Sunday, September 16, 2007

The Stillborn God

The Stillborn God by Mark Lilla was just reviewed in this week's New York Times Book Review. It's the 2nd piece I've read this week questioning whether the Enlightenment actually sent us on the right track, but from completely different perspectives.

The first was an essay in Pro Ecclesia by John Betz, Hamann before Kierkegaard: A Systematic Theological Oversight . It's really an amazing essay, very convincing. Basically, the argument runs that Hamann is a better road to take than Hegel, but Hamann has largely been the road not taken. Kierkegaard systematized and popularized the direction Hamann wanted to take us, but with too existential and docetic emphasis.

Lilla's book, on the other hand, argues that the Enlightenment dividing of church and state is not like the copernican revolution. It need not have happened, because the political universe isn't necessarily as clearly non-religious as some would like to make it.

I commend both articles for their clarity, and I'm going to try and read Lilla's book.

Now, if somebody would just publish a good book on Hamann (or translate more of him into English...)


  1. Anonymous7:57 PM

    Hamann is a delight. I first discovered him through another fine article from John Betz entitled 'Hamann's London Writings: The Hermeneutics of Trinitarian Condescension,' and found in the Spring 2005 Pro Ecclesia. You can also find a fine collection of his writings, along with extensive introductions and commentaries, in Gwen Griffith-Dickson's Johan Georg Hamann's Relational Metacriticism. It's both excellent and way, way expensive. So, if $216 seems like a lot (I received it as a gift), then you might try Hamann: Writings on Philosophy and Language, edited by Kenneth Haynes. I haven't seen it yet, but it contains all the important texts. The great Lutheran theologian Oswald Bayer has written extensively on Hamann; in English, the forthcoming translation Freedom as Response is likely to include some good reflection on Hamann, as well as much that is influenced by him. As for books about Hamann, J O'Flaherty was the main authority on the Magus, and his little book Johan Georg Hamann remains the standard. Betz was O'Flaherty's student, and these fine articles are, if memory serves, stages toward a larger study of Hamann some time in the future.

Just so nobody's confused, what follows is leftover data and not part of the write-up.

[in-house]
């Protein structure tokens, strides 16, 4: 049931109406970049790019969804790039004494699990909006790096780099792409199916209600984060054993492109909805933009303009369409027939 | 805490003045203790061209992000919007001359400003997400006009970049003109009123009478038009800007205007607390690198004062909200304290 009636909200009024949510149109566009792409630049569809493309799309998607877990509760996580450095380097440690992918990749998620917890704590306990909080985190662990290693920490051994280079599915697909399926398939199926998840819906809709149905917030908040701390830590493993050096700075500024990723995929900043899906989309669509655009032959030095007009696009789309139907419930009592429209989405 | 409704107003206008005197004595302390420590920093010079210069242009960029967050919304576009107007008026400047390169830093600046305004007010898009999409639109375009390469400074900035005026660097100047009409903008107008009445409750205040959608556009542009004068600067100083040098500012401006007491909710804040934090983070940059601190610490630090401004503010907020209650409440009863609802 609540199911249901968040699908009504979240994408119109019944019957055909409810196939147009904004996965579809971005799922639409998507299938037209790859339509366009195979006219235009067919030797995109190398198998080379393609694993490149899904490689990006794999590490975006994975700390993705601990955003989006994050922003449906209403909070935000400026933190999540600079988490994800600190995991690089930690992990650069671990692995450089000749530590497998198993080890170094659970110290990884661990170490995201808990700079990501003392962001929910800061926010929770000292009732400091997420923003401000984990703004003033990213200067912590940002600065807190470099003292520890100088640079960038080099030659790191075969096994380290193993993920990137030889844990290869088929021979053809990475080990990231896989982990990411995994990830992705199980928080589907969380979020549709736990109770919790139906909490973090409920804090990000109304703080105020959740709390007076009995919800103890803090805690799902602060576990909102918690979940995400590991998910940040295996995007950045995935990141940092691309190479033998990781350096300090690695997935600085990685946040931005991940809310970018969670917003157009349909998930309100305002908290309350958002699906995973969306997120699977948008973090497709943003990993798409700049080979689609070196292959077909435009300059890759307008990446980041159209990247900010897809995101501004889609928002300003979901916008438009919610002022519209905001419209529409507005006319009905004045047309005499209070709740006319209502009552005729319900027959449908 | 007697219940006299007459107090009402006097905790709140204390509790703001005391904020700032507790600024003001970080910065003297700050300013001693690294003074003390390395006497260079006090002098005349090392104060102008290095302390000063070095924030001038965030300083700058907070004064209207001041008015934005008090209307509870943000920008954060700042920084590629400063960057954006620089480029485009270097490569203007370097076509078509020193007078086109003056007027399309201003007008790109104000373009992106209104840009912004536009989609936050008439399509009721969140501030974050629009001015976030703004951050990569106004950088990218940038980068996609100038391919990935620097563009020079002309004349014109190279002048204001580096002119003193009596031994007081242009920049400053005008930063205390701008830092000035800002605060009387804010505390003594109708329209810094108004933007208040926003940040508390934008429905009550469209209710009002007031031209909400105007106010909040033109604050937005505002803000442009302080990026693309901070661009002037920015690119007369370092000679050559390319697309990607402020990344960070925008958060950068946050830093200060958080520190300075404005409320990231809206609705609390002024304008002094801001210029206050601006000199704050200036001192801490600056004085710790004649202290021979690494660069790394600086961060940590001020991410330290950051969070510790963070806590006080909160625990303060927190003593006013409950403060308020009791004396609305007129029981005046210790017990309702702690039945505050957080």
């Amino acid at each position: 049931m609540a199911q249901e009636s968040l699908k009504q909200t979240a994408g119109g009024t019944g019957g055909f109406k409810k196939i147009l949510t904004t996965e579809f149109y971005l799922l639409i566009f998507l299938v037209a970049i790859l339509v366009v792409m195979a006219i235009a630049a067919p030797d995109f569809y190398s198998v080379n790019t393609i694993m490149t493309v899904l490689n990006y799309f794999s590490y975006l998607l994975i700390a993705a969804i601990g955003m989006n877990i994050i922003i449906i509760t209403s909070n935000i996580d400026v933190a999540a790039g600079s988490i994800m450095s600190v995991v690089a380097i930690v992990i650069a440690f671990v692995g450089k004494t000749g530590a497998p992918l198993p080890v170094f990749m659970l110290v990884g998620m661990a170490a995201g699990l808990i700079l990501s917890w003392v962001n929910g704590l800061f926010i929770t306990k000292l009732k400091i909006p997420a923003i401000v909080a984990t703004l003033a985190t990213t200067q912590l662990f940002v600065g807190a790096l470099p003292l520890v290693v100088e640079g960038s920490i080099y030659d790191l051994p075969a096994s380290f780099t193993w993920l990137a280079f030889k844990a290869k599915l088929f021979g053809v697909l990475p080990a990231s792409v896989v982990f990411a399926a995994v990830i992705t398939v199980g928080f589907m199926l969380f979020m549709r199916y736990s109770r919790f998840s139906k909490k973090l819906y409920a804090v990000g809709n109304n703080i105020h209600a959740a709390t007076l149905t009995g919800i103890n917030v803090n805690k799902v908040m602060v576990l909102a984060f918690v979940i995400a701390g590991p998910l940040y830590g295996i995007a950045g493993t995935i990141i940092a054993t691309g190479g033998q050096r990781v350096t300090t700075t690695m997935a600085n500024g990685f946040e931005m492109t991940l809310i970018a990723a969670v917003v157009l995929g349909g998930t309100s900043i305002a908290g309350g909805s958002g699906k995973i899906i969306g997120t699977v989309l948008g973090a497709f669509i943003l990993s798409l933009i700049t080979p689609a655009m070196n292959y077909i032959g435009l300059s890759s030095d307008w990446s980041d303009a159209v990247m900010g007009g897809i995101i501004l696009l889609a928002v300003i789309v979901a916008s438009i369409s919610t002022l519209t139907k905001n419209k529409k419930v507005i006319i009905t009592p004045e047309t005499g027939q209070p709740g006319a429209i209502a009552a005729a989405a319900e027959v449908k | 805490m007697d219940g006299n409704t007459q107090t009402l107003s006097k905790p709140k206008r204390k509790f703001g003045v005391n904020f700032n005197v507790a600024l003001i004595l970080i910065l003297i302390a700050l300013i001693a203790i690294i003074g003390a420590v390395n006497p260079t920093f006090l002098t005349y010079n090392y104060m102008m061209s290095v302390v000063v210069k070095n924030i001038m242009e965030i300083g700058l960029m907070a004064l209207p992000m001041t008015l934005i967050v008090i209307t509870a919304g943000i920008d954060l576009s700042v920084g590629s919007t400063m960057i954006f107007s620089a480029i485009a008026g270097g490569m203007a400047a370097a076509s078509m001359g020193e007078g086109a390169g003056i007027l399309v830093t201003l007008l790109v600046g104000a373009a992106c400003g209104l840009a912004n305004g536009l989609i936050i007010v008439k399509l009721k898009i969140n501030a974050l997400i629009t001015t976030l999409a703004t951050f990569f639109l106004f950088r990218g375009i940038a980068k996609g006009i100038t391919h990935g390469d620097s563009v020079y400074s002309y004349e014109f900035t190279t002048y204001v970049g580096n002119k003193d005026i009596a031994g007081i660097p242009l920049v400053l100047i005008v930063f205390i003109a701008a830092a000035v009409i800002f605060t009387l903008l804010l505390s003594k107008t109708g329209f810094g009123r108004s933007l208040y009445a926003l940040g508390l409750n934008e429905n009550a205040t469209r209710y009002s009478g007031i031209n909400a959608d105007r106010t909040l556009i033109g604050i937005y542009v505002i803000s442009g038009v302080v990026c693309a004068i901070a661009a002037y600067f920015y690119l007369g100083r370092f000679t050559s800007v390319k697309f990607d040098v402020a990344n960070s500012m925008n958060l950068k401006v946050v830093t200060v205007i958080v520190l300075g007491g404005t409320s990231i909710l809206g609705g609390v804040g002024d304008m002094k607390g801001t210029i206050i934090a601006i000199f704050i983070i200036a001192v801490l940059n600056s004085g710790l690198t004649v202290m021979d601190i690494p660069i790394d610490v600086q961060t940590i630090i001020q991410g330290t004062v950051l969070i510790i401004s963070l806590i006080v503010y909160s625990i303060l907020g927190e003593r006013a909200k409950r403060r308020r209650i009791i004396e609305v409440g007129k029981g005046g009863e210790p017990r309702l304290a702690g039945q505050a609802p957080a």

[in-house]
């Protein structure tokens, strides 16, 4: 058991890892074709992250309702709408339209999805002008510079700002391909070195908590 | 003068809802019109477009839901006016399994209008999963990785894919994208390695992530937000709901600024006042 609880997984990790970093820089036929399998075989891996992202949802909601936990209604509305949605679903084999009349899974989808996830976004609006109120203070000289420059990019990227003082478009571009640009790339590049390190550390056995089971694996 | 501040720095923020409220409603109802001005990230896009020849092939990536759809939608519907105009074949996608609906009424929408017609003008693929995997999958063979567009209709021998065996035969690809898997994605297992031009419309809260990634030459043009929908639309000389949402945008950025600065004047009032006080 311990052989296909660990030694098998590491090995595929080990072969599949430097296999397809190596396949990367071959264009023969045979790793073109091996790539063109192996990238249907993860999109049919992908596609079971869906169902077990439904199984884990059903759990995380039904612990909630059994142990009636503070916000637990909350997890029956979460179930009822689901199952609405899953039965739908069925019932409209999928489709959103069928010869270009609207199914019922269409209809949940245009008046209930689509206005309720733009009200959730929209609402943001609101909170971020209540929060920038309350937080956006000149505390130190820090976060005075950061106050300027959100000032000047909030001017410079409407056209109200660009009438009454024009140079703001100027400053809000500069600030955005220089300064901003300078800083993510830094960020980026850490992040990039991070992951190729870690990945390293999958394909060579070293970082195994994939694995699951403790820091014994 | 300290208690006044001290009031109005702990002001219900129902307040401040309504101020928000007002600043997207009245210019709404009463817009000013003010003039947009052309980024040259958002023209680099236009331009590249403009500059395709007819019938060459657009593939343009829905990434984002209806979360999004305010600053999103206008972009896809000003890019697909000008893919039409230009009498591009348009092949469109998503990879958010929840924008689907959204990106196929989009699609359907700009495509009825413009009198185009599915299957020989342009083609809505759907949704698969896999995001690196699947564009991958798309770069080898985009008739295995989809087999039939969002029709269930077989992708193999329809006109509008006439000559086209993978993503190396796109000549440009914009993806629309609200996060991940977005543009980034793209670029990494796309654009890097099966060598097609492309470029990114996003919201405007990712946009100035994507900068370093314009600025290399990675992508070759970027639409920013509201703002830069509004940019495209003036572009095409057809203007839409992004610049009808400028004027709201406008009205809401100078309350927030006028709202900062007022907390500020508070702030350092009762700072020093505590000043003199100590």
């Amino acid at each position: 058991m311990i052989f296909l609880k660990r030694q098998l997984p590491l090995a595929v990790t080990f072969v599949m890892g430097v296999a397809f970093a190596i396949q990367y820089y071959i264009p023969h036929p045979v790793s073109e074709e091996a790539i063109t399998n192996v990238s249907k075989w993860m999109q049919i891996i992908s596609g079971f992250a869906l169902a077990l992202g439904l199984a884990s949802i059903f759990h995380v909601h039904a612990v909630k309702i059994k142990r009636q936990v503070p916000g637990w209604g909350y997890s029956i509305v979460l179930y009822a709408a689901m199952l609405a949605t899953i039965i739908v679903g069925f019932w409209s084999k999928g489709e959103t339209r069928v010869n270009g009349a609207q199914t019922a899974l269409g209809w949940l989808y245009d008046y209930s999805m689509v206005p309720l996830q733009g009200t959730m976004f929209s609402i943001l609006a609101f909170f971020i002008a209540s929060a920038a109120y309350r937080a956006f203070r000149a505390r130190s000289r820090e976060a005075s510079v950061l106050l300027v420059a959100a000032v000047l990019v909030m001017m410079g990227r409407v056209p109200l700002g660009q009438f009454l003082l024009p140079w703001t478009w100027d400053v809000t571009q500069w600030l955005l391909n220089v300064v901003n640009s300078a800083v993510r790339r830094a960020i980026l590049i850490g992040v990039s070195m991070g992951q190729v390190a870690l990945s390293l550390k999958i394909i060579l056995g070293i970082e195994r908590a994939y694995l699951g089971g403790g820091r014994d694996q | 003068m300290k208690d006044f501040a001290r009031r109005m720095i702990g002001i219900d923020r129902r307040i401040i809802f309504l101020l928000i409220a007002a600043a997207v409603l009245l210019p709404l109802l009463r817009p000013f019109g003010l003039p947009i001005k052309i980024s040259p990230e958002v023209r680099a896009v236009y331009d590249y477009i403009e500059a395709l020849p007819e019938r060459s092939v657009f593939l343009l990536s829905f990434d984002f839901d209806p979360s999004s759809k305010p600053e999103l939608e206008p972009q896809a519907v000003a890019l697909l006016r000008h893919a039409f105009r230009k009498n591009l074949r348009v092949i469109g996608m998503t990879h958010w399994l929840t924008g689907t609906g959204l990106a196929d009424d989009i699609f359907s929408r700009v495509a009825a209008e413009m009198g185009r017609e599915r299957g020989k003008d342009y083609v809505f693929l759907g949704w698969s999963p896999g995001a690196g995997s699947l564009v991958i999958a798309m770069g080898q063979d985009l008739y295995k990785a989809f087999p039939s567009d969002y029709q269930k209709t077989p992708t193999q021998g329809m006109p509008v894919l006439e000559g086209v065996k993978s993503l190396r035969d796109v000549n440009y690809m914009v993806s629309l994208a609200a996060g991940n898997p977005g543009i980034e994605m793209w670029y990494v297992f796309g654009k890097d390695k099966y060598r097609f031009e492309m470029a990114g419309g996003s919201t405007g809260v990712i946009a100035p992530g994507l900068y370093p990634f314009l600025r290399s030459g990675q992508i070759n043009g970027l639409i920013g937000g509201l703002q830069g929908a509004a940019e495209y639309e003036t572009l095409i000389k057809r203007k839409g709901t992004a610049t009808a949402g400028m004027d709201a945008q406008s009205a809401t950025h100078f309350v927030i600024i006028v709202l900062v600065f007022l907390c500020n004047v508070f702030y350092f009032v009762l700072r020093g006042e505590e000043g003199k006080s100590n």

Hope that helps.

    Thomas, Endlessly Rocking

  2. Ah, the Enlightenment, getting a lot of renewed interest in the last few years.

    Have you read what Sowell and Burleigh have written about the Enlightment?


  3. Hey, thanks for the great Hamann references! Looks like the Kenneth Haynes volume is being published on Halloween of this year, according to Amazon. I don't think I'll drop big money into the other book. A good friend of mine from St. Olaf, Greg Walter, has also written some on Hamann, I think in the International Hamann bulletin, but I don't receive that journal...